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Publication #ENH-204

Acer rubrum 'Gerling': 'Gerling' Red Maple1

Edward F. Gilman and Dennis G. Watson2

Introduction

This cultivar of red maple has a dense, rounded crown and is a slow grower, reaching a height of 30 feet with a wider spread. Unless irrigated or on a wet site, red maple is best used north of USDA hardiness zone 9. Trees are often shorter in the southern part of its range unless growing next to a stream or on a wet site. The newly emerging leaves and red flowers and fruits signal that spring has come. They appear in December and January in Florida, later in the northern part of its range. The seeds of red maple are quite popular with squirrels and birds. This tree if sometimes confused with red-leaved cultivars of Norway maple. It is well suited as a street tree in northern and mid-south climates in residential and other suburban areas, but the bark is thin and easily damaged by mowers. Its small stature makes it a candidate for planting near overhead wires.

Figure 1. 

Middle-aged Acer rubrum 'Gerling': 'Gerling' Red Maple


Credit:

Ed Gilman


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General Information

Scientific name: Acer rubrum
Pronunciation: AY-ser ROO-brum
Common name(s): 'Gerling' red maple
Family: Aceraceae
USDA hardiness zones: 4A through 8B (Fig. 2)
Origin: native to North America
Uses: reclamation; Bonsai; highway median; screen; shade; street without sidewalk; deck or patio; tree lawn 3–4 feet wide; tree lawn 4–6 feet wide; tree lawn > 6 ft. wide
Availability: not native to North America

Figure 2. 

Range


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Description

Height: 30 to 35 feet
Spread: 25 to 35 feet
Crown uniformity: symmetrical
Crown shape: round, pyramidal
Crown density: dense
Growth rate: moderate
Texture: medium

Foliage

Leaf arrangement: opposite/subopposite (Fig. 3)
Leaf type: simple
Leaf margin: incised, serrate, lobed
Leaf shape: ovate
Leaf venation: palmate
Leaf type and persistence: deciduous
Leaf blade length: 2 to 4 inches
Leaf color: green
Fall color: yellow, orange, red
Fall characteristic: showy

Figure 3. 

Foliage


[Click thumbnail to enlarge.]

Flower

Flower color: red
Flower characteristics: showy

Fruit

Fruit shape: elongated
Fruit length: 1 to 3 inches
Fruit covering: dry or hard
Fruit color: red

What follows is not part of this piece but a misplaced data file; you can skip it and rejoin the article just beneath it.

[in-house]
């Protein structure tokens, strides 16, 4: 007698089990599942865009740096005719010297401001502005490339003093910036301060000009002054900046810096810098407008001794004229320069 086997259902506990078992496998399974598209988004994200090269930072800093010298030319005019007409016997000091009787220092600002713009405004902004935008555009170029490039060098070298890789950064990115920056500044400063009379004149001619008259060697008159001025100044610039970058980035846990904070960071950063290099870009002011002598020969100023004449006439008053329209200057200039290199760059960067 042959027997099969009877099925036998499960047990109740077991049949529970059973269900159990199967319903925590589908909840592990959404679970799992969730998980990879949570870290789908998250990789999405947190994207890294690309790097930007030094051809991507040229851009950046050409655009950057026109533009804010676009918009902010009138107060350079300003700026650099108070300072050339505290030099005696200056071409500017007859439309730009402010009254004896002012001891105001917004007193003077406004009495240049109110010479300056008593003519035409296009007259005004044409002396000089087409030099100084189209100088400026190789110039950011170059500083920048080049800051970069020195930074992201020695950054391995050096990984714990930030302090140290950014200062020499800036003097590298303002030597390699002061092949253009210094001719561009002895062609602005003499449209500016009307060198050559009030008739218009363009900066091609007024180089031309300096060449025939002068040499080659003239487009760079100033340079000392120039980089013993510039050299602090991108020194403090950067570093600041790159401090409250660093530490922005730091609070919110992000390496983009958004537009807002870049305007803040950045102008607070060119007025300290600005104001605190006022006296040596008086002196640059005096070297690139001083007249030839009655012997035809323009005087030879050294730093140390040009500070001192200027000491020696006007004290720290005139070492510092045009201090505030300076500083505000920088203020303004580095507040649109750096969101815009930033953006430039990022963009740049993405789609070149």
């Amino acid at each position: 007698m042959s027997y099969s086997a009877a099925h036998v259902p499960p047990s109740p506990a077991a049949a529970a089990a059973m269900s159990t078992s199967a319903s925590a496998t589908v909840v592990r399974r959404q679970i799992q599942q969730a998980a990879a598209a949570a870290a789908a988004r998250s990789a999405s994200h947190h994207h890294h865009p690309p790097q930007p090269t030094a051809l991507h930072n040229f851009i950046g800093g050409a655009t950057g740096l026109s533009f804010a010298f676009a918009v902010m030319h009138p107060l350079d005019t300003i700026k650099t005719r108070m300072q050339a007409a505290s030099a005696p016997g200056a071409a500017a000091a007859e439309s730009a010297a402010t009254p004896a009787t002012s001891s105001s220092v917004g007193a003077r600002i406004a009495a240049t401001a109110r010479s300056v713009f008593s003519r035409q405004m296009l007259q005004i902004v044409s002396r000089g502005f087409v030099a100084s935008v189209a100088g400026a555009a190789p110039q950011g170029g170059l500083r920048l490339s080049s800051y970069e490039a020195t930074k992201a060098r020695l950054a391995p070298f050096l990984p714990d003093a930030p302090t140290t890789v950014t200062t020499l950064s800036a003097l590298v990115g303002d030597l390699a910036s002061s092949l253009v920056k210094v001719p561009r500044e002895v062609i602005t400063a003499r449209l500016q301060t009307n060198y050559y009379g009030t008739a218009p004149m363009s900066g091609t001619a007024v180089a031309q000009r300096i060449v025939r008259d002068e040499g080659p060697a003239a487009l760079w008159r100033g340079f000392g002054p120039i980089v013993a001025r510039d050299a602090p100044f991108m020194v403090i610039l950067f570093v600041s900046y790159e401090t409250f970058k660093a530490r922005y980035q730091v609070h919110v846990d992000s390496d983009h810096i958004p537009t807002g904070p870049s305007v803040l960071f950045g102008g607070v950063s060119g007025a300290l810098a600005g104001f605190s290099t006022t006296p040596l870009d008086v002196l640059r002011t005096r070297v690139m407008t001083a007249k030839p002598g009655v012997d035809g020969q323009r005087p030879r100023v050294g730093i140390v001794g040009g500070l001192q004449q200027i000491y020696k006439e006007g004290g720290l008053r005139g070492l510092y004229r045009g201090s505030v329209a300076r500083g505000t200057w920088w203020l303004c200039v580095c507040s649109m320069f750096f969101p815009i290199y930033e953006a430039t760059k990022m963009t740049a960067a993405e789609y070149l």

Fruit characteristics: attracts birds; showy; fruit/leaves not a litter problem

Trunk and Branches

Trunk/bark/branches: branches droop; not showy; typically one trunk; thorns
Pruning requirement: needed for strong structure
Breakage: resistant
Current year twig color: gray, reddish
Current year twig thickness: medium
Wood specific gravity: 0.54

Culture

Light requirement: full sun, partial sun or partial shade
Soil tolerances: sand; loam; clay; acidic; well-drained; extended flooding
Drought tolerance: moderate
Aerosol salt tolerance: low

Other

Roots: can form large surface roots
Winter interest: yes
Outstanding tree: no
Invasive potential: little invasive potential
Ozone sensitivity: unknown
Verticillium wilt susceptibility: susceptible
Pest resistance: resistant to pests/diseases

Use and Management

The outstanding ornamental characteristic of red maple is red, orange, or yellow fall color (sometimes on the same tree) lasting several weeks. This cultivar of red maple puts on a good display of fall color.

The tree makes the best growth in wet places and has no other particular soil preference, except chlorosis may develop on alkaline soil where it also grows poorly. Irrigation is often needed to support street tree plantings in well-drained soil in the south. Roots can raise sidewalks as silver maples can, but they have a less aggressive root system and so they make a good street tree. Surface roots beneath the canopy can make mowing difficult.

Red maple is easily transplanted and usually develops surface roots in soil ranging from well-drained sand to clay. It is not especially drought-tolerant, particularly in the southern part of the range, but selected individual trees can be found growing on dry sites. This trait shows the wide range of genetic diversity in the species.